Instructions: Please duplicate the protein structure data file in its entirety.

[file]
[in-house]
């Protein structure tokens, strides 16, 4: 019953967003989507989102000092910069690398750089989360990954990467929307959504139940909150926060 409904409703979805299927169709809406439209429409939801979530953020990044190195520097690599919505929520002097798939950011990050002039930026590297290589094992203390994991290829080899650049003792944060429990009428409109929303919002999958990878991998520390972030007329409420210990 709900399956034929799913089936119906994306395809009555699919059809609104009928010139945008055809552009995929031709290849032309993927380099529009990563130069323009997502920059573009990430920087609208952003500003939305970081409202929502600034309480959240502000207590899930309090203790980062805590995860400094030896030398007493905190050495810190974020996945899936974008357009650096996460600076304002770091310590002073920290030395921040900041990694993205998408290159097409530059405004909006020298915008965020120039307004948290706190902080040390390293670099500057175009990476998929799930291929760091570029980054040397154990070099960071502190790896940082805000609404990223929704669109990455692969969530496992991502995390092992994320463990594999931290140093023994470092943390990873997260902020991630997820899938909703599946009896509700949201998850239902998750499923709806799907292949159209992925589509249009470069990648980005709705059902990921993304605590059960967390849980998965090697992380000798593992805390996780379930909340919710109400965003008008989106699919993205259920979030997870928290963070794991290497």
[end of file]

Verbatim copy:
[in-house]
């Protein structure tokens, strides 16, 4: 019953967003989507989102000092910069690398750089989360990954990467929307959504139940909150926060 409904409703979805299927169709809406439209429409939801979530953020990044190195520097690599919505929520002097798939950011990050002039930026590297290589094992203390994991290829080899650049003792944060429990009428409109929303919002999958990878991998520390972030007329409420210990 709900399956034929799913089936119906994306395809009555699919059809609104009928010139945008055809552009995929031709290849032309993927380099529009990563130069323009997502920059573009990430920087609208952003500003939305970081409202929502600034309480959240502000207590899930309090203790980062805590995860400094030896030398007493905190050495810190974020996945899936974008357009650096996460600076304002770091310590002073920290030395921040900041990694993205998408290159097409530059405004909006020298915008965020120039307004948290706190902080040390390293670099500057175009990476998929799930291929760091570029980054040397154990070099960071502190790896940082805000609404990223929704669109990455692969969530496992991502995390092992994320463990594999931290140093023994470092943390990873997260902020991630997820899938909703599946009896509700949201998850239902998750499923709806799907292949159209992925589509249009470069990648980005709705059902990921993304605590059960967390849980998965090697992380000798593992805390996780379930909340919710109400965003008008989106699919993205259920979030997870928290963070794991290497």